Also read: Dear people, I am an Indian crocodile who is getting a very bad name these days: Shobhaa De


Lessons from the past

Modi has thrived on winning the perception battle, projecting an image of his that is ‘clean’, ‘self-made’ and one of ‘people’s leader’. He has drawn a clever distinction between his ‘humble roots’ and an ‘entitled’ opposition.

The Gandhis, most notably, have often fallen into this trap. Sonia Gandhi’s ill-timed and ill-advised ‘maut ka saudagar‘ (trader of death) remark against Modi, then Gujarat chief minister, not just cost the Congress the 2007 assembly election in that state but in a way changed the political tide of the country. It made Modi the perpetual ‘victim’, who was always under ‘vicious attack’ by his political rivals.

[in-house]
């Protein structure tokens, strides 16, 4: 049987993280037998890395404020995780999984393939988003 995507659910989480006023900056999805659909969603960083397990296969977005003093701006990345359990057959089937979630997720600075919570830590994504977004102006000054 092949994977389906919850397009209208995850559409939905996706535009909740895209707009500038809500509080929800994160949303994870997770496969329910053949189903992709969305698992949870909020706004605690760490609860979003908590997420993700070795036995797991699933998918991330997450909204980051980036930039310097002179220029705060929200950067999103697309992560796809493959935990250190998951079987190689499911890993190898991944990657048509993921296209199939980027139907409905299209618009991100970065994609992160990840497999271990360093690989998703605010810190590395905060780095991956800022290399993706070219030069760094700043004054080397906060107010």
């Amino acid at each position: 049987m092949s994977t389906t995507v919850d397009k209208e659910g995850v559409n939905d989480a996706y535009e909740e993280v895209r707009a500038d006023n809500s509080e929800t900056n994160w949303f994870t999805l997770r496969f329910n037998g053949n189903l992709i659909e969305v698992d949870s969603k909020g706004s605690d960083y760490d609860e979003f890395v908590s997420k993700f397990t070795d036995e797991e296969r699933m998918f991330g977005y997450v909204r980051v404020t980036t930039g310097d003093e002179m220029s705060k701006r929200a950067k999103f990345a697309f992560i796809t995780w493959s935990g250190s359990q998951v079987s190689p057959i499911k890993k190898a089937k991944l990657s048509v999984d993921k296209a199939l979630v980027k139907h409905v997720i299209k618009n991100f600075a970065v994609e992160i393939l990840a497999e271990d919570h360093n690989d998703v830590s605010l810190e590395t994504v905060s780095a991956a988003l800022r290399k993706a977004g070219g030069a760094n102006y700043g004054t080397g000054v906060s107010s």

Fast forward to 2019, and this gets cemented further. Rahul Gandhi spent a considerable part of his energy, focus and campaign in the run-up to the 2019 Lok Sabha election trying to sell the ‘chowkidar chor hai’ line, a taunt thrown at PM Modi, alleging corruption in the Rafale deal. Modi, meanwhile, turned it into a virtue, becoming the ‘kaamdaar‘ who was being targeted by the entitled dynast.

The results of the Lok Sabha polls were for all to see. Their beloved, ‘honest’ PM being called names by his rivals was not palatable to the voters, and the Congress was taught a lesson.

Congress leader Mani Shankar Aiyar’schaiwala‘ and ‘neech aadmi‘ remarks about Modi and their consequences are testimony to the foolishness of launching a personal attack against a popular leader.